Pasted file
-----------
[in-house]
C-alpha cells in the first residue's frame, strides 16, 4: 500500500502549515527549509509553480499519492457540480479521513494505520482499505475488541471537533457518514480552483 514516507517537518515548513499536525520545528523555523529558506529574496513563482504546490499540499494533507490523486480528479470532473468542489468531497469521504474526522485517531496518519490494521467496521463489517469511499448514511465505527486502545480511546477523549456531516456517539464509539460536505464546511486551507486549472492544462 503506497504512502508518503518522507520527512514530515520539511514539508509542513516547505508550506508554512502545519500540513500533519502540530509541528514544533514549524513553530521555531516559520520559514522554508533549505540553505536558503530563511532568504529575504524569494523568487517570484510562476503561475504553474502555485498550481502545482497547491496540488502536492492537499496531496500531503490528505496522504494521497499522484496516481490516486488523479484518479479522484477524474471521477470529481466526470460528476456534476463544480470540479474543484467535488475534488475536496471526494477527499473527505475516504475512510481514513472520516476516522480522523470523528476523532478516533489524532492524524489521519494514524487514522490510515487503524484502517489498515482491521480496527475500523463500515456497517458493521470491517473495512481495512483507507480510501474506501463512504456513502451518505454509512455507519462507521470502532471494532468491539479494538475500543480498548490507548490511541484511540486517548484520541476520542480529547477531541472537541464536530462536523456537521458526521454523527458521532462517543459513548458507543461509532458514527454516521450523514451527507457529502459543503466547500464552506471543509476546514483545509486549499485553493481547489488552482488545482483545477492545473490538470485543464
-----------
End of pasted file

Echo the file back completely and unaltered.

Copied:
[in-house]
C-alpha cells in the first residue's frame, strides 16, 4: 500500500502549515527549509509553480499519492457540480479521513494505520482499505475488541471537533457518514480552483 514516507517537518515548513499536525520545528523555523529558506529574496513563482504546490499540499494533507490523486480528479470532473468542489468531497469521504474526522485517531496518519490494521467496521463489517469511499448514511465505527486502545480511546477523549456531516456517539464509539460536505464546511486551507486549472492544462 503506497504512502508518503518522507520527512514530515520539511514539508509542513516547505508550506508554512502545519500540513500533519502540530509541528514544533514549524513553530521555531516559520520559514522554508533549505540553505536558503530563511532568504529575504524569494523568487517570484510562476503561475504553474502555485498550481502545482497547491496540488502536492492537499496531496500531503490528505496522504494521497499522484496516481490516486488523479484518479479522484477524474471521477470529481466526470460528476456534476463544480470540479474543484467535488475534488475536496471526494477527499473527505475516504475512510481514513472520516476516522480522523470523528476523532478516533489524532492524524489521519494514524487514522490510515487503524484502517489498515482491521480496527475500523463500515456497517458493521470491517473495512481495512483507507480510501474506501463512504456513502451518505454509512455507519462507521470502532471494532468491539479494538475500543480498548490507548490511541484511540486517548484520541476520542480529547477531541472537541464536530462536523456537521458526521454523527458521532462517543459513548458507543461509532458514527454516521450523514451527507457529502459543503466547500464552506471543509476546514483545509486549499485553493481547489488552482488545482483545477492545473490538470485543464